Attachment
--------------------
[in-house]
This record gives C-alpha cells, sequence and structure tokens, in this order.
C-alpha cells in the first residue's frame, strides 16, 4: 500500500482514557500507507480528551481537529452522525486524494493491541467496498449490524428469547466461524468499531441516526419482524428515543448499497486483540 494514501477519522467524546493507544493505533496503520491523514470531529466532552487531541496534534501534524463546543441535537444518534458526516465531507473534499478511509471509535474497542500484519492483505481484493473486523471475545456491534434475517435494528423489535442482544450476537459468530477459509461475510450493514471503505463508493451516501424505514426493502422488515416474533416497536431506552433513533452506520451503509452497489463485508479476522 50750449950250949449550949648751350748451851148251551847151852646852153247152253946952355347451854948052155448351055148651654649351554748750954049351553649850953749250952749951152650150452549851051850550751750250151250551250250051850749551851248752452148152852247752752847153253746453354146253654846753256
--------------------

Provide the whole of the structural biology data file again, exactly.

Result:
[in-house]
This record gives C-alpha cells, sequence and structure tokens, in this order.
C-alpha cells in the first residue's frame, strides 16, 4: 500500500482514557500507507480528551481537529452522525486524494493491541467496498449490524428469547466461524468499531441516526419482524428515543448499497486483540 494514501477519522467524546493507544493505533496503520491523514470531529466532552487531541496534534501534524463546543441535537444518534458526516465531507473534499478511509471509535474497542500484519492483505481484493473486523471475545456491534434475517435494528423489535442482544450476537459468530477459509461475510450493514471503505463508493451516501424505514426493502422488515416474533416497536431506552433513533452506520451503509452497489463485508479476522 50750449950250949449550949648751350748451851148251551847151852646852153247152253946952355347451854948052155448351055148651654649351554748750954049351553649850953749250952749951152650150452549851051850550751750250151250551250250051850749551851248752452148152852247752752847153253746453354146253654846753256